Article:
Here are a few helpful resources you may benefit from:
- National Eating Disorders Association (NEDA) Forum
- National Alliance on Mental Illness (NAMI) Helpline
- The Butterfly Foundation
- Overcoming Binge Eating by Christopher Fairburn
Bottomline: Managing Binge Eating Disorder (BED)
Taking the first step to stop binge eating always comes with the feeling of anxiety and uncertainty. But the first step is all it takes to move forward and break down your unhealthy eating habit.
Remember that lifestyle changes are the mainstay treatment of BED; even medications only work to their fullest potential when taken hand-in-hand with appropriate lifestyle changes.
Do not beat yourself up or starve yourself to “cure” BED. Take one step at a time, be consistent, and seek professional advice and guidance when you’re ready!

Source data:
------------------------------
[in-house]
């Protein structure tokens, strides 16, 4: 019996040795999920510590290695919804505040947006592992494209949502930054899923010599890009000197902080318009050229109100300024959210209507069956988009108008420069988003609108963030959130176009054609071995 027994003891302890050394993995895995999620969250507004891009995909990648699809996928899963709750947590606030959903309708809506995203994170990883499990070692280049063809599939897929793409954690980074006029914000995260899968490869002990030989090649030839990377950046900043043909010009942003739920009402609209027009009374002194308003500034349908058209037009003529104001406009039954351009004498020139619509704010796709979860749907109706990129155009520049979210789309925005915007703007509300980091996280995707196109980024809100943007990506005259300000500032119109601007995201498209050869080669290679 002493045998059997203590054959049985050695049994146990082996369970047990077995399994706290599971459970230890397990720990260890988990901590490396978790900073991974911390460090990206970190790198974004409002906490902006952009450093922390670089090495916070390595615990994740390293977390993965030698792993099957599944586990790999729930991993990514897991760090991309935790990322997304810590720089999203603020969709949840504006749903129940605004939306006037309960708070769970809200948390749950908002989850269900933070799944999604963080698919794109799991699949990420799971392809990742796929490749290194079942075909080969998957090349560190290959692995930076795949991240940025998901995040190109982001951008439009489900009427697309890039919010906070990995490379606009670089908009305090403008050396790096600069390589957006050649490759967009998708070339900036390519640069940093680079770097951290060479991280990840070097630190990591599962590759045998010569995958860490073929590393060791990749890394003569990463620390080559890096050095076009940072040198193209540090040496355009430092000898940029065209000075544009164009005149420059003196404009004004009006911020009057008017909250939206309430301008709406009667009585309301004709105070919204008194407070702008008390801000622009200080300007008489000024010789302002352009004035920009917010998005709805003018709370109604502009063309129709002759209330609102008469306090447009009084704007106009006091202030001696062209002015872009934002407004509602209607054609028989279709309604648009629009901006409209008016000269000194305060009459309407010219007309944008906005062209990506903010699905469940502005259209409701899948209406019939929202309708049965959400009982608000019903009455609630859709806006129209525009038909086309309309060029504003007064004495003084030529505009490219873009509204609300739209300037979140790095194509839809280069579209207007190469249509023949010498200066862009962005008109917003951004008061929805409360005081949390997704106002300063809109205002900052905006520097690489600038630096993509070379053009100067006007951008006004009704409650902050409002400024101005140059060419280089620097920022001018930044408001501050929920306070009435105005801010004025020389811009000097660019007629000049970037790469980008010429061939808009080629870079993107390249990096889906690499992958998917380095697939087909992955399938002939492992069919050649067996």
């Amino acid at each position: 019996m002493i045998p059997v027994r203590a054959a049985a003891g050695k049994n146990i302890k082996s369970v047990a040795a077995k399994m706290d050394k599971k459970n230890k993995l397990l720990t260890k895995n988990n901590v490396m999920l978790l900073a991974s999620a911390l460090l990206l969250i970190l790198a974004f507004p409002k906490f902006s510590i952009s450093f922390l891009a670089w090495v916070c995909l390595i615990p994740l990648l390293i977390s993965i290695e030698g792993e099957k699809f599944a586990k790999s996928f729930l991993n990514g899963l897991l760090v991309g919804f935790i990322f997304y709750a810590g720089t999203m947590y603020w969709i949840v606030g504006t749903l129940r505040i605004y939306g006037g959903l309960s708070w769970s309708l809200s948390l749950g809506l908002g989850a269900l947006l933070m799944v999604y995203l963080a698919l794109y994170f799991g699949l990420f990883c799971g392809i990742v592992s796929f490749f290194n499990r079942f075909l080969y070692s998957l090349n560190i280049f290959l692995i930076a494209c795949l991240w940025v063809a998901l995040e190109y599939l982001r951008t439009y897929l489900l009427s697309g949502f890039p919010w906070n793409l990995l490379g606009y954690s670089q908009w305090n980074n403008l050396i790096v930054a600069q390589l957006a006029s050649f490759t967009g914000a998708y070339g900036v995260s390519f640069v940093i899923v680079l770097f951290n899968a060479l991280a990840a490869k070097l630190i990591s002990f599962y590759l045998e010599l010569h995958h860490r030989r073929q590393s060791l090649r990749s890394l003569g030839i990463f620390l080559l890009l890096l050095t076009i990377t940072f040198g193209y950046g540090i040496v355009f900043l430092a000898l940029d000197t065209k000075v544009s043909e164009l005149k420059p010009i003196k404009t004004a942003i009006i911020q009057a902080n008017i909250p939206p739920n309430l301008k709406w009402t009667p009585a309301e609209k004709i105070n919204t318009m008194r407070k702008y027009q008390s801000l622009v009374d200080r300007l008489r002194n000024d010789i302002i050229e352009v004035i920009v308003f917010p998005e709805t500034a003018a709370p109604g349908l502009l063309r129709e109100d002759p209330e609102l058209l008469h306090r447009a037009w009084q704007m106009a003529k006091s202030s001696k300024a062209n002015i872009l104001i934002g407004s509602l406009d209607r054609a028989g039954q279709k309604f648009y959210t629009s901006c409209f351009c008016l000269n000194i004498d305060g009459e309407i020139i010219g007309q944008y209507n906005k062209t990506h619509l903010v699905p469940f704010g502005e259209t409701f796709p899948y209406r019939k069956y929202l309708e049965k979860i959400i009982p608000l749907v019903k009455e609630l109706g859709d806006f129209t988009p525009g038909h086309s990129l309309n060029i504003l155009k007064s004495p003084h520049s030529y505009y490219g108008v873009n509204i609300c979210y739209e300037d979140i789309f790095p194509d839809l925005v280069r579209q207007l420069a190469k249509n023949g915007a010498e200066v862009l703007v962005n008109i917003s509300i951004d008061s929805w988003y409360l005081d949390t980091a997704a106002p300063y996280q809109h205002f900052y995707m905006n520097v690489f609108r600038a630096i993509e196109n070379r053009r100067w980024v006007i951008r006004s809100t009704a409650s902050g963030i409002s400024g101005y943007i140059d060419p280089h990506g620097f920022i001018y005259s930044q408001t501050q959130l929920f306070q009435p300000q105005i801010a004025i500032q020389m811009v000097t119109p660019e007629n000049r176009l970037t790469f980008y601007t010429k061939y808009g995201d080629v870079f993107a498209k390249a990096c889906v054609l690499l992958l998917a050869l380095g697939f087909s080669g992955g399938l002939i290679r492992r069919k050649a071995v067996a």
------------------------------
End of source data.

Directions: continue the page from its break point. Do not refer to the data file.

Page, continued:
Disclaimer: This article is only a guide. It does not substitute the advice given by your own healthcare professional. Before making any health-related decision, consult your healthcare professional.
Editorial References And Fact-Checking
- Carcamo, U. (2020, October 8). Are you trapped in the binge-starve cycle? Hypnotherapy Directory. Retrieved August 19, 2022, from https://www.hypnotherapy-directory.org.uk/memberarticles/are-you-trapped-in-the-binge-starve-cycle
- Swanson, S. A., Crow, S. J., Le Grange, D., Swendsen, J., & Merikangas, K. R. (2011). Prevalence and correlates of eating disorders in adolescents. Results from the national comorbidity survey replication adolescent supplement. Archives of general psychiatry, 68(7), 714–723. https://doi.org/10.1001/archgenpsychiatry.2011.22
- Brownley, K. A., Berkman, N. D., Peat, C. M., Lohr, K. N., Cullen, K. E., Bann, C. M., & Bulik, C. M. (2016). Binge-Eating Disorder in Adults: A Systematic Review and Meta-analysis. Annals of internal medicine, 165(6), 409–420. https://doi.org/10.7326/M15-2455